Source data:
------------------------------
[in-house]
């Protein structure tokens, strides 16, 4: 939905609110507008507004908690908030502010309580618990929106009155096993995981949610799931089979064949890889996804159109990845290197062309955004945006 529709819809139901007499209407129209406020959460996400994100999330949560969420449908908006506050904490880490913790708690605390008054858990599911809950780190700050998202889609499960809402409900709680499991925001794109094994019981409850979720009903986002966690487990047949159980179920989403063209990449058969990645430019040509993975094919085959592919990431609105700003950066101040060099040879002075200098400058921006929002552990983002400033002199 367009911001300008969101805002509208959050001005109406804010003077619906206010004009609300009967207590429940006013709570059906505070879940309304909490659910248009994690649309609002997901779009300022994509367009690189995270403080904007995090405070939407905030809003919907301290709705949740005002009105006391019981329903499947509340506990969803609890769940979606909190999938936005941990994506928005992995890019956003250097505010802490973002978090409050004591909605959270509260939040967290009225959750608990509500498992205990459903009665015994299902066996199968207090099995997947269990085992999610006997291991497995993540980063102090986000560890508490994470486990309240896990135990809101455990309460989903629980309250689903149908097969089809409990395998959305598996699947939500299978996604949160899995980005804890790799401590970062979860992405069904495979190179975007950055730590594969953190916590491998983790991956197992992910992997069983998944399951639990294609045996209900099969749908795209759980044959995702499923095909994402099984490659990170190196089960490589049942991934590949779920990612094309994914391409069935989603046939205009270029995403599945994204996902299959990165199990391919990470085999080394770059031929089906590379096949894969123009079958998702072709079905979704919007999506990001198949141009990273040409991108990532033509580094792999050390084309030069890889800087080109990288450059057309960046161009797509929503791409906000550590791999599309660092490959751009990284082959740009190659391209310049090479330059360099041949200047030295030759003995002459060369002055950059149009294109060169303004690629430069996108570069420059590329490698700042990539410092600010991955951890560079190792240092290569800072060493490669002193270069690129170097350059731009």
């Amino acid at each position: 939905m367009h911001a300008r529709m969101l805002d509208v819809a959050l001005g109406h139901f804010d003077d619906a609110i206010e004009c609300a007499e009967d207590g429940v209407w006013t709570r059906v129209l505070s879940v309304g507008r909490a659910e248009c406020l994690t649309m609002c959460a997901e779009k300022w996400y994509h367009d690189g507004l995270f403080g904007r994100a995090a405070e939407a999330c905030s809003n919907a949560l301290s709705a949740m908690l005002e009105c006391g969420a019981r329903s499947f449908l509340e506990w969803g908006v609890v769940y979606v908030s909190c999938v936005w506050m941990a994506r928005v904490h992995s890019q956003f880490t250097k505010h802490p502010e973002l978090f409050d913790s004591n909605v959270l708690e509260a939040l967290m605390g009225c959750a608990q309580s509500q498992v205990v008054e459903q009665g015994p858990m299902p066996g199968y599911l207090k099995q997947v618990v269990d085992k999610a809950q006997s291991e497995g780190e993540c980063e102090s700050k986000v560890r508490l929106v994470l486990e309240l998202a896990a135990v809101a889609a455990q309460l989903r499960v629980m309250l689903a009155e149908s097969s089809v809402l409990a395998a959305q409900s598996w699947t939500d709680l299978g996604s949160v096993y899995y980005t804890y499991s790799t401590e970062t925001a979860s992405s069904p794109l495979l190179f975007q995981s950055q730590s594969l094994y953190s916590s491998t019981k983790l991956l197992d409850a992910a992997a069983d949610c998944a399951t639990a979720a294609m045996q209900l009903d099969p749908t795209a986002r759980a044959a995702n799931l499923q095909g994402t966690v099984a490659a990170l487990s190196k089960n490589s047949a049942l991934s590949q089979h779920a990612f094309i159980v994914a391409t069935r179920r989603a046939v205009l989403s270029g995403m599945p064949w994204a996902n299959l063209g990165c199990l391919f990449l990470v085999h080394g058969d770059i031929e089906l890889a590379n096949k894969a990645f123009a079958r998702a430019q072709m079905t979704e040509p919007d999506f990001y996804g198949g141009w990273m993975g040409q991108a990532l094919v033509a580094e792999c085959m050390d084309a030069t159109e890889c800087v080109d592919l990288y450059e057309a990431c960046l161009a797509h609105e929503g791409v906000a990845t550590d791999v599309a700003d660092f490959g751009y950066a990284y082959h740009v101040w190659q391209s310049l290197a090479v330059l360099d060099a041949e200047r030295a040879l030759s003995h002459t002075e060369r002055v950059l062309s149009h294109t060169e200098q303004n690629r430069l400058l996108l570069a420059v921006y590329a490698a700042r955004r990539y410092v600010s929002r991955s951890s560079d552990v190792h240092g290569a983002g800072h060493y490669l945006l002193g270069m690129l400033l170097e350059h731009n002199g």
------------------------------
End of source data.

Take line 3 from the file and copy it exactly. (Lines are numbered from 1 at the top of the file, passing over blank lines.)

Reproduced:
């Amino acid at each position: 939905m367009h911001a300008r529709m969101l805002d509208v819809a959050l001005g109406h139901f804010d003077d619906a609110i206010e004009c609300a007499e009967d207590g429940v209407w006013t709570r059906v129209l505070s879940v309304g507008r909490a659910e248009c406020l994690t649309m609002c959460a997901e779009k300022w996400y994509h367009d690189g507004l995270f403080g904007r994100a995090a405070e939407a999330c905030s809003n919907a949560l301290s709705a949740m908690l005002e009105c006391g969420a019981r329903s499947f449908l509340e506990w969803g908006v609890v769940y979606v908030s909190c999938v936005w506050m941990a994506r928005v904490h992995s890019q956003f880490t250097k505010h802490p502010e973002l978090f409050d913790s004591n909605v959270l708690e509260a939040l967290m605390g009225c959750a608990q309580s509500q498992v205990v008054e459903q009665g015994p858990m299902p066996g199968y599911l207090k099995q997947v618990v269990d085992k999610a809950q006997s291991e497995g780190e993540c980063e102090s700050k986000v560890r508490l929106v994470l486990e309240l998202a896990a135990v809101a889609a455990q309460l989903r499960v629980m309250l689903a009155e149908s097969s089809v809402l409990a395998a959305q409900s598996w699947t939500d709680l299978g996604s949160v096993y899995y980005t804890y499991s790799t401590e970062t925001a979860s992405s069904p794109l495979l190179f975007q995981s950055q730590s594969l094994y953190s916590s491998t019981k983790l991956l197992d409850a992910a992997a069983d949610c998944a399951t639990a979720a294609m045996q209900l009903d099969p749908t795209a986002r759980a044959a995702n799931l499923q095909g994402t966690v099984a490659a990170l487990s190196k089960n490589s047949a049942l991934s590949q089979h779920a990612f094309i159980v994914a391409t069935r179920r989603a046939v205009l989403s270029g995403m599945p064949w994204a996902n299959l063209g990165c199990l391919f990449l990470v085999h080394g058969d770059i031929e089906l890889a590379n096949k894969a990645f123009a079958r998702a430019q072709m079905t979704e040509p919007d999506f990001y996804g198949g141009w990273m993975g040409q991108a990532l094919v033509a580094e792999c085959m050390d084309a030069t159109e890889c800087v080109d592919l990288y450059e057309a990431c960046l161009a797509h609105e929503g791409v906000a990845t550590d791999v599309a700003d660092f490959g751009y950066a990284y082959h740009v101040w190659q391209s310049l290197a090479v330059l360099d060099a041949e200047r030295a040879l030759s003995h002459t002075e060369r002055v950059l062309s149009h294109t060169e200098q303004n690629r430069l400058l996108l570069a420059v921006y590329a490698a700042r955004r990539y410092v600010s929002r991955s951890s560079d552990v190792h240092g290569a983002g800072h060493y490669l945006l002193g270069m690129l400033l170097e350059h731009n002199g």